Terry Gilliam’s films always feel like a labour of love. This might be because the production of them is typically so arduous that it becomes the stuff of film history (as seen in the documentary Lost In La Mancha). It’s easy to see the struggle of his characters, often raging against an unfair and incomprehensible authority, as his own.
Although the central conflict at the heart of The Zero Theorem is similar to many of his films, it generally feels a lot more mellow and that isn’t necessarily a good thing. There’s something missing here. It feels as though Gilliam is going over old ground without ever really digging under the surface.
Christoph Waltz plays Qohen Leth, a brilliant but neurotic computer programmer who longs to be allowed to work from home so he can wait for a mysterious phone call that will give his life meaning. Management (Matt Damon) agrees and assigns him to work on the Zero Theorem, which is intended to prove that everything in the universe is ultimately meaningless. As Qohen struggles with this impossible task, seductive neighbour Bainsley (Mélanie Thierry) and precocious young genius Bob (Lucas Hedges) arrive to either help or hinder him.
There are certainly things to like about The Zero Theorem, especially in the first half hour. Waltz is always a compelling presence and his performance is mannered without losing sight of the human being underneath the quirks. He gets a hell of an entrance, too: staring into a black hole while sitting nude at his desk in the abandoned church he calls home. It’s a striking bit of symbolism, but the film’s script lacks the complexity to go with such impressive imagery.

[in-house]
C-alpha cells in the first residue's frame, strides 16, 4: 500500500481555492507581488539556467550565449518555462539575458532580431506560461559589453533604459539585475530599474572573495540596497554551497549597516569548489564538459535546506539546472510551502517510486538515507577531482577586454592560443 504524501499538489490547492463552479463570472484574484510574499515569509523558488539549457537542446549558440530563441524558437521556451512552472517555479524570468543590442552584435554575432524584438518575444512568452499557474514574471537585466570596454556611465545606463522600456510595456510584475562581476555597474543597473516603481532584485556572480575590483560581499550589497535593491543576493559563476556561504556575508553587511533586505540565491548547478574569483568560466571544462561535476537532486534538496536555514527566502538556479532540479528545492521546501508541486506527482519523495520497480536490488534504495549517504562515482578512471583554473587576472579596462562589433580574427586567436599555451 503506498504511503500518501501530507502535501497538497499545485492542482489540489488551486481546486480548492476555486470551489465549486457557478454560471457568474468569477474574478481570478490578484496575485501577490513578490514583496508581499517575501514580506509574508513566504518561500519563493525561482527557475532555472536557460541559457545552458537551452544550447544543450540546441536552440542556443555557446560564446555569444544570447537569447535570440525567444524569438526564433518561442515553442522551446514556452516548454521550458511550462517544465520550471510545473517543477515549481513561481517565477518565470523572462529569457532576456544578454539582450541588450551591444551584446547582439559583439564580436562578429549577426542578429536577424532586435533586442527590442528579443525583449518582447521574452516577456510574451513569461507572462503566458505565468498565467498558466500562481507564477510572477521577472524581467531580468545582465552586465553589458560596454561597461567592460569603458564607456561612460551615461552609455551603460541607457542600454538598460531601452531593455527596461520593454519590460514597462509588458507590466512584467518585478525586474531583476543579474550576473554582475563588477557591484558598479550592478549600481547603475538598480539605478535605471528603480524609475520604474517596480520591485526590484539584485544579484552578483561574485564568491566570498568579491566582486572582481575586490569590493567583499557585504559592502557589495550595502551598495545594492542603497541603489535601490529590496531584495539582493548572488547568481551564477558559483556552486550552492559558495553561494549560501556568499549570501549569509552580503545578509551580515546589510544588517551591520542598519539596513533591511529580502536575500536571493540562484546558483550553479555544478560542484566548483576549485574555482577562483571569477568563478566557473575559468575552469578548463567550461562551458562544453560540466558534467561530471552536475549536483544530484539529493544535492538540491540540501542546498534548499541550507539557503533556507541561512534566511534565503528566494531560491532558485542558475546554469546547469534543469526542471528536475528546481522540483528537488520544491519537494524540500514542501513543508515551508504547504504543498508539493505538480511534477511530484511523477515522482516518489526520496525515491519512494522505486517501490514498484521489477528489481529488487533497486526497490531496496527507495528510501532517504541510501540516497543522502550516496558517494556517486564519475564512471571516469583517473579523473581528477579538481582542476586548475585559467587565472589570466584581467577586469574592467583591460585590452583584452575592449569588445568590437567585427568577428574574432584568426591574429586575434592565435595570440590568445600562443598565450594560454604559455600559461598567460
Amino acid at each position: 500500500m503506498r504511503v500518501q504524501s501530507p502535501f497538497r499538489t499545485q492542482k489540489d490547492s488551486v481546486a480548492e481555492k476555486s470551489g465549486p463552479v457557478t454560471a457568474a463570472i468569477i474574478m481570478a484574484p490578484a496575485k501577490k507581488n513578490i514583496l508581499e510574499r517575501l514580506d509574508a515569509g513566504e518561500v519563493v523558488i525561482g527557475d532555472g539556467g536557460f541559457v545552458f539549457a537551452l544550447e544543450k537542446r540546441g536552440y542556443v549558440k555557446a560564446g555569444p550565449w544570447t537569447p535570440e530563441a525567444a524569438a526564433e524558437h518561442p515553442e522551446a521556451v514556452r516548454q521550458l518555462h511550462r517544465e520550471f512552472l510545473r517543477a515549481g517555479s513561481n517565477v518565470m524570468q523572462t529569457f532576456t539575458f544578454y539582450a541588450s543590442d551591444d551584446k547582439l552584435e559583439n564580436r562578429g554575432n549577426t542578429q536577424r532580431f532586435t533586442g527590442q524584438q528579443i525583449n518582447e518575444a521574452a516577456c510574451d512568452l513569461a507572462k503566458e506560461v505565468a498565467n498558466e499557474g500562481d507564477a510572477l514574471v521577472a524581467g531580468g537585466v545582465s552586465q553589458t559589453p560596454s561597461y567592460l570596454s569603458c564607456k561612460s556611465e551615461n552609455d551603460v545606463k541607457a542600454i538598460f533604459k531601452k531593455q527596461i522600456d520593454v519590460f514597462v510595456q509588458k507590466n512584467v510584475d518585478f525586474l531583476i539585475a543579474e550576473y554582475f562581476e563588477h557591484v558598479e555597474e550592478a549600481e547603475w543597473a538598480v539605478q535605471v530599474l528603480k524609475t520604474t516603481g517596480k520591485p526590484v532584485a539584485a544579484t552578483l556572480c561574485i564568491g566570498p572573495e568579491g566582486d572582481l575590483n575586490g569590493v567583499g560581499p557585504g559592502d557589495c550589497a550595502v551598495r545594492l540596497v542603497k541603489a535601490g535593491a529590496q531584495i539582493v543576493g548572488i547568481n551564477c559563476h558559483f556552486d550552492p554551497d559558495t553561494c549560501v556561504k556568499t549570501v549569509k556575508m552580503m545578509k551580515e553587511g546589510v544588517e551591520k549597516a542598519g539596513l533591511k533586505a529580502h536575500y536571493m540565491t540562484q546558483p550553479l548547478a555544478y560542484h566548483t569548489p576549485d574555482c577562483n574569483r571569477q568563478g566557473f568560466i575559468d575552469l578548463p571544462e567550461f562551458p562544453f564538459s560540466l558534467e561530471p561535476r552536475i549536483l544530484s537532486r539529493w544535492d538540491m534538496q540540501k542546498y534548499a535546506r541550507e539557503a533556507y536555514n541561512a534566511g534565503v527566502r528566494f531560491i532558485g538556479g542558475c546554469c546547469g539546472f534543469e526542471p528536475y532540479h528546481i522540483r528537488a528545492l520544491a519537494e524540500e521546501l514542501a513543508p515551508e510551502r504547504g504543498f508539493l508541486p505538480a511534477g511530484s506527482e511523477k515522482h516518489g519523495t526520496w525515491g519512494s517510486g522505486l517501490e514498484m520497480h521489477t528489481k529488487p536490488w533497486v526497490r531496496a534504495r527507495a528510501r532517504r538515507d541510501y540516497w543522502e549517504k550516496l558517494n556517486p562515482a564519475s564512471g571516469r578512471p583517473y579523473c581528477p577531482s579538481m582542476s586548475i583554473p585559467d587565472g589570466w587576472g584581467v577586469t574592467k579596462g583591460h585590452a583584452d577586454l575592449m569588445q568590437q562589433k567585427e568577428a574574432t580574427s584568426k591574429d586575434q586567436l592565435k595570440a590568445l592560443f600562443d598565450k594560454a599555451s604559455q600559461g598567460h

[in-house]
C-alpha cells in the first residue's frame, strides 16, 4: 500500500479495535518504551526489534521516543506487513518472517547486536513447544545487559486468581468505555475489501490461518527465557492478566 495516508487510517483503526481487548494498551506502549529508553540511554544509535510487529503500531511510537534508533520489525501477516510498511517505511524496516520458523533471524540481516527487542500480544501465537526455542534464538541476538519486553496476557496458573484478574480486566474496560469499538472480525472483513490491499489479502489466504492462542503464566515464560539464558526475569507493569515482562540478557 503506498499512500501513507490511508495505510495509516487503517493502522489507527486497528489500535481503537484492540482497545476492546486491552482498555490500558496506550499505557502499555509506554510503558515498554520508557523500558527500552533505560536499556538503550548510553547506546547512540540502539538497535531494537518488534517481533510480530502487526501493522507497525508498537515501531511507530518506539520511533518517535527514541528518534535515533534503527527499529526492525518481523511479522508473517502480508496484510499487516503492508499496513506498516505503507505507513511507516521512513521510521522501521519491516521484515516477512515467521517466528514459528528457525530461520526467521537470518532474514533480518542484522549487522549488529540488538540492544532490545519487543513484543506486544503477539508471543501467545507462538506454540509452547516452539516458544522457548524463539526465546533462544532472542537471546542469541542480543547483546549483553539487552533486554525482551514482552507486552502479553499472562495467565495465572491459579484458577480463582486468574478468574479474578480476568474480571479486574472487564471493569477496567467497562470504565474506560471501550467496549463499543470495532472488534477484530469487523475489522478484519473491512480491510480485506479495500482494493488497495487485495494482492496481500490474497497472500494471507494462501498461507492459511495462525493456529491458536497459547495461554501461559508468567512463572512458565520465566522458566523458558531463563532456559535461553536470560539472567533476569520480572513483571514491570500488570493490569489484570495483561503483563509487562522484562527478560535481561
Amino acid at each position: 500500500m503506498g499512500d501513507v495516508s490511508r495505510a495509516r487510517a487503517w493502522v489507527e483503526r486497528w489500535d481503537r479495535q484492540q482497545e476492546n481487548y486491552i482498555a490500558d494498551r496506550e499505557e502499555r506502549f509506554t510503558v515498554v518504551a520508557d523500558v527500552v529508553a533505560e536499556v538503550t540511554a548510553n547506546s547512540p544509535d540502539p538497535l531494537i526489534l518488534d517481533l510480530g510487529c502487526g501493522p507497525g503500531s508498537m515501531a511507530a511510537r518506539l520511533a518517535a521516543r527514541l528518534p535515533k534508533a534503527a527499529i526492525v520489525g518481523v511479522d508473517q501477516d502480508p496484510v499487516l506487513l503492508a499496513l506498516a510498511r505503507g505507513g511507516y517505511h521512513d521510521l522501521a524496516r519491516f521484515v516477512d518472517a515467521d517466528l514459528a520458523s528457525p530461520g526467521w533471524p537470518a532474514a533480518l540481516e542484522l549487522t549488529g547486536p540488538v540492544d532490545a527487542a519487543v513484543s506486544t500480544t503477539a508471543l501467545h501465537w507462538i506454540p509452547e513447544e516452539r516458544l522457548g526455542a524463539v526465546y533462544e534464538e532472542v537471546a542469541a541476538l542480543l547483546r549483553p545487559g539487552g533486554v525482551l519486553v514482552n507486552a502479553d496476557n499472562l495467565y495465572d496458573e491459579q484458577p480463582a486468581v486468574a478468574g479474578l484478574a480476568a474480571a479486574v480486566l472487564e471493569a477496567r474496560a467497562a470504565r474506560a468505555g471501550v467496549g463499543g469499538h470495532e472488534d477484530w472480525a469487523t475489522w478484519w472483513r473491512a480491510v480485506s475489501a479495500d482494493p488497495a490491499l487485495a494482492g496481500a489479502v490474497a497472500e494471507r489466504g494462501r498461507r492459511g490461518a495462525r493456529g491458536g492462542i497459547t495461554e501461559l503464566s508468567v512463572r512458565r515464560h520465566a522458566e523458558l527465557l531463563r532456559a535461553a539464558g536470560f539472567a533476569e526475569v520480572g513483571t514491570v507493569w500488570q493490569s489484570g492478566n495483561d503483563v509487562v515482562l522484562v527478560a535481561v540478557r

Once we’ve established Qohen’s issues (refers to himself in the plural, doesn’t like to be touched, can’t remember what joy feels like) the script never really tries to go any deeper or to more complex places. Gilliam decorates the film with plenty of fascinating baubles to keep our attention, but as the film progress there’s a disappointing sense of hollowness to the proceedings. The Zero Theorem’s message is admirable, but it’s one that has been made many times before, and with more energy by several other directors, including Gilliam himself.
Still, there are plenty of the usual quirks and visual treats that you’d expect from the director. Damon’s entrance is hilarious, the costumes are outrageous (Waltz’ virtual reality suit is something quite special), the near-future London is brimming with very funny little details, and the ensemble cast is hugely impressive. Waltz and Damon (who only appears briefly) aside, there are cameos from Ben Whishaw, Sanjeev Bhaskar and Peter Stormare as fueding company doctors, David Thewlis has fun with his mateless jobsworth Joby and Tilda Swinton is hysterical as a rabbit-toothed Scottish psychiatric program.
When the film moves into its second half, the focus narrows to Qohen and his relationships with Bob and Bainsley, both of whom show him what he’s been missing by shutting himself away from life. Thierry and Hedges both put in good performances but their characters, particularly Thierry’s are too firmly rooted in archetype to be particularly interesting. There’s a bittersweetness which works well but Gilliam seems to be content to let the film coast along until it stops.
The Zero Theorem makes for an enjoyable watch and there are some interesting ideas fizzing around. The performances are strong, it’s occasionally funny and occasionally moving. Finally, however, it’s all too familiar.